Diving into the Bhagavad Gita: To see the all within the one (Chapter 11)

by Coen Van der Kroon

To see the all within the one
How to be(come) an Ayurveda-Arjuna…

 

Arjuna speaks to Krishna: 

"Pasyami devams tava deva dehe sarvams tatha bhuta-visesa-sanghan brahmanam isam kamalasana-stham rsims ca sarvan uragams ca divyan" 

​"Now I see all the divine forms in you. The Rishis are in you. All the Sages of the Universe, I see them all. And I see no beginning, no end, or no middle. Every form in the Universe is your form."

- The Bhagavad Gita, Chapter 11, verse 15
 

Every day all of us wake up with the feeling of ‘I just woke up’. But who is the ‘I’ who woke up? It is the same ‘I’ who just woke from deep sleep, where there was no ‘I’ at all, or at least, not one we remember. We might remember an ‘I’ from our dreams, but not from deep sleep. In deep sleep the supposed ‘I’ is not experiencing any separation from the one and eternal awareness. But in our human daily lives, we are finding ourselves as not being in deep sleep. We experience a life in which we participate in a world which presents itself to us in all kind of polar oppositions, and we experience a dual nature in all we seem to be, as well as in all we seem to be doing. We experience a world of limitless forms, and this is what Arjuna refers to when he says to Krishna: “Every form in the Universe is your form." Only we do not experience the last part of the sentence with full awareness: “……is your form."

This chapter 11 of the Bhagavad Gita, however, is not about deep sleep nor about the non-remembered state of unity in deep sleep. It is also not about the dual nature of everyday life as we experience it – in all its multi-diverse forms. It is a reference to an active and fully aware participation in the duality-within-the-non-duality of divine awareness. How can we understand this, and relate this to our relation with studying and practising the arts of yoga and – particularly, here in this article – Ayurveda?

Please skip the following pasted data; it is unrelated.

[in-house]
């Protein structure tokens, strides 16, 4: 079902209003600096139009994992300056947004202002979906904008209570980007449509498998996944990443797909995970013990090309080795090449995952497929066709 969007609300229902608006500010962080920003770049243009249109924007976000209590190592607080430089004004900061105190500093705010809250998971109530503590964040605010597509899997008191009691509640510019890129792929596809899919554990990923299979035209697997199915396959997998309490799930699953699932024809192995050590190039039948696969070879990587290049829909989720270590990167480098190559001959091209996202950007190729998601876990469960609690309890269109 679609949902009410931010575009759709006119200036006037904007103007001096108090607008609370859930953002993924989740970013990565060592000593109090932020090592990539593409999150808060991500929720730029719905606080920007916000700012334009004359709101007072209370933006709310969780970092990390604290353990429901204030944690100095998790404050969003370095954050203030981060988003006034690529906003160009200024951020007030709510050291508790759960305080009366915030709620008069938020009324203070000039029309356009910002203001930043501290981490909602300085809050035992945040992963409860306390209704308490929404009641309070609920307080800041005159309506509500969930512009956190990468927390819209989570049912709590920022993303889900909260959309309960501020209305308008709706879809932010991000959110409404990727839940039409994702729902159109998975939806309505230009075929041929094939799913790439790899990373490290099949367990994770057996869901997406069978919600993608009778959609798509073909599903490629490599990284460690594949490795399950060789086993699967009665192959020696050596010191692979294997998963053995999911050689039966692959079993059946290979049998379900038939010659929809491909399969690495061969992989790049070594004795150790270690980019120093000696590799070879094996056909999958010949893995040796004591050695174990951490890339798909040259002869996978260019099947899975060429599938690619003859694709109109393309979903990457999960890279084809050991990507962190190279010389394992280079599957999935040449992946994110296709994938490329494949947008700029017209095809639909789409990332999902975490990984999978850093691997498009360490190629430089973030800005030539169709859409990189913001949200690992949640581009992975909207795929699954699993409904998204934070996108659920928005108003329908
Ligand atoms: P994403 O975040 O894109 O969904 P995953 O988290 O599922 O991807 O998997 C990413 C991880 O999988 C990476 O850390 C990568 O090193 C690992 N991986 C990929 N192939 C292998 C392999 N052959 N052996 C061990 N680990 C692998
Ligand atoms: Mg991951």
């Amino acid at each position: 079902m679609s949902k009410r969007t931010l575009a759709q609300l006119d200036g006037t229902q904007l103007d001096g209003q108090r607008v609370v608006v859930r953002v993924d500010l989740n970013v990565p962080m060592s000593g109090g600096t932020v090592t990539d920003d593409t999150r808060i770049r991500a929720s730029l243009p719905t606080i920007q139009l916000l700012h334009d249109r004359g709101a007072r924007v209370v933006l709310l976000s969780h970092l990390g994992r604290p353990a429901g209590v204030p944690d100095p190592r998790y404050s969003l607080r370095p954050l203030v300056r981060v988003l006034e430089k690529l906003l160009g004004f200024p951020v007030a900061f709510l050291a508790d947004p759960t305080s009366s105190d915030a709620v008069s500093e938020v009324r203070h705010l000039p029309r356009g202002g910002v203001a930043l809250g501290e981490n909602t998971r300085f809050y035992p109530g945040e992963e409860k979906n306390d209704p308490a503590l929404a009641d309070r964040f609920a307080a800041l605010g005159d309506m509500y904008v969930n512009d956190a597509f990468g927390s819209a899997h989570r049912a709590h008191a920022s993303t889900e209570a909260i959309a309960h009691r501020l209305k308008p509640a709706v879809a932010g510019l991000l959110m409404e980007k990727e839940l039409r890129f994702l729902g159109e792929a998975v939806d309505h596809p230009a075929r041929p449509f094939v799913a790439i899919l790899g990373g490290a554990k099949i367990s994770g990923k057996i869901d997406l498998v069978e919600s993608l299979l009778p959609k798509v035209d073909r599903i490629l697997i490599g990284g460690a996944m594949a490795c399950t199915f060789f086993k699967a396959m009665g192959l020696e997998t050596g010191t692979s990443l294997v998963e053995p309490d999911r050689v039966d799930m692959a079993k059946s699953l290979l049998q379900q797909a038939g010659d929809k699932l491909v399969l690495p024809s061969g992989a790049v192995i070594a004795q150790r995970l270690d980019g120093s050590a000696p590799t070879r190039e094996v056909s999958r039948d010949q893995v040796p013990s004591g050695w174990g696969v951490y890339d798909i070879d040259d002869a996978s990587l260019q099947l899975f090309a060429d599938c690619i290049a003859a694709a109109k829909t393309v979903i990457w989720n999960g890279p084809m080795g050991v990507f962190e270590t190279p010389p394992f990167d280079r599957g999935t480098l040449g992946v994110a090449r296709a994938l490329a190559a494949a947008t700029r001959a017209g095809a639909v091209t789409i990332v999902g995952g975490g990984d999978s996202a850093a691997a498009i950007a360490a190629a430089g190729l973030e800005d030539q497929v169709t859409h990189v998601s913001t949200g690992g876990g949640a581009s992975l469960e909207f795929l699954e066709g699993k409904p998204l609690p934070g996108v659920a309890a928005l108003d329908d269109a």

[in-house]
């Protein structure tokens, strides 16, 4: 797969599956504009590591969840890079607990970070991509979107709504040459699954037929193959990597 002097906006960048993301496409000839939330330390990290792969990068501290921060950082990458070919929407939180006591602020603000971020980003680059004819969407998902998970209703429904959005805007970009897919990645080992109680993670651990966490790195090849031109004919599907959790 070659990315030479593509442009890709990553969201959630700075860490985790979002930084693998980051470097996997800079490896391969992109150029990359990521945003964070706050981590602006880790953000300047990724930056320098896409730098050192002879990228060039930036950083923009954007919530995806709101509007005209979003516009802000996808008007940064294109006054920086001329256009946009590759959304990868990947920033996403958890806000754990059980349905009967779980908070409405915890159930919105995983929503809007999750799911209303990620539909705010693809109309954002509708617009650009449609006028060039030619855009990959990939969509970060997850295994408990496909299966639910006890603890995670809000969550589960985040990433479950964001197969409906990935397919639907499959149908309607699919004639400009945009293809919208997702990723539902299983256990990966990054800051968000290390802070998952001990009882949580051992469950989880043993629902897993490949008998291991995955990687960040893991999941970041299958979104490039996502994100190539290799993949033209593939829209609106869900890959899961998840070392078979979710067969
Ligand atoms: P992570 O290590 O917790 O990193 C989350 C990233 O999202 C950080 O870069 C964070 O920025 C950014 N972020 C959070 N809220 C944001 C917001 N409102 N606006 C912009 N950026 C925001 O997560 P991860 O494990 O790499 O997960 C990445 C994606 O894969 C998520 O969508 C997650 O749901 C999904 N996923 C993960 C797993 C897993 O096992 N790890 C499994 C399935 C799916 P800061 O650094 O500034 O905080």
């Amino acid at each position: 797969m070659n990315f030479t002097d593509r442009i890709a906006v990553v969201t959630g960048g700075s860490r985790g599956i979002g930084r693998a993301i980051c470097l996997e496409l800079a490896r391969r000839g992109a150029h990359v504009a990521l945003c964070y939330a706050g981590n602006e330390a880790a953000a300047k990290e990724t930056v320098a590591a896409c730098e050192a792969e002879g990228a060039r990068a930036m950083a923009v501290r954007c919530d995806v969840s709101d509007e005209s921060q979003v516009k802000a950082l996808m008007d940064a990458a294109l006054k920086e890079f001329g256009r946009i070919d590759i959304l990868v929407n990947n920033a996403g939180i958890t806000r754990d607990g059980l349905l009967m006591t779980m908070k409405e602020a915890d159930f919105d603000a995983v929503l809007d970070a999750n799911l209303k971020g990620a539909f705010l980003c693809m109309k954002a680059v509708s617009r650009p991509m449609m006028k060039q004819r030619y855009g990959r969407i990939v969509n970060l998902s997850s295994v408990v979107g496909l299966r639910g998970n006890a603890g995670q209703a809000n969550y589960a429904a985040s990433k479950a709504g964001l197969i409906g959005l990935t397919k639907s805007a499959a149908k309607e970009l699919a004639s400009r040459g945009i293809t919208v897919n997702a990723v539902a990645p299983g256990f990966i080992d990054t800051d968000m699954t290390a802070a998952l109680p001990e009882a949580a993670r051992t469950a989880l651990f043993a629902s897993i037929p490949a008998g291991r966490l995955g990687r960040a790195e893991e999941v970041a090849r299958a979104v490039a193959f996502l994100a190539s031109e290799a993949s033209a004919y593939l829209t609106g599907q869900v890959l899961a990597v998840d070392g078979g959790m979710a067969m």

Let’s try to give up, for a moment, all ‘concepts’ or all ‘phantasies’ about what is awareness, because these dual concepts and phantasies just do not fit in with the ‘real thing’, which in fact is not a ‘thing’ at all.

Then, also for a moment, let us be brave enough – to see the whole (non-)thing of awareness, which then means: with ALL dual things within it, no-thing excepted! Indeed, then you have to be brave and steadfast. You have to move beyond your own ‘I-thing’ (made by the I-maker or Aham-Kar) in that case, as well as beyond all the likes and dislikes that result from the separateness created by that I-thing (in order to continuously reaffirm its own separate I-thing-nessor I-think-ness). In other and easier words, you have to completely lose ‘your-self’ in the surrendering to, and dwelling within, the Self. That is indeed what this very chapter of the Bhagavad Gita is about.

Chapter 11 is about that surrender, about that losing yourself, and here in an active way: while becoming AND being aware of all the duality stories within that oneness, within and as one big Leela, or divine love play, of Krishna. Krishna here, being the symbol of all-encompassing, loving awareness. Nothing exists outside of that, nothing is even possible outside of its borders, simply because it is very essence is borderless-ness.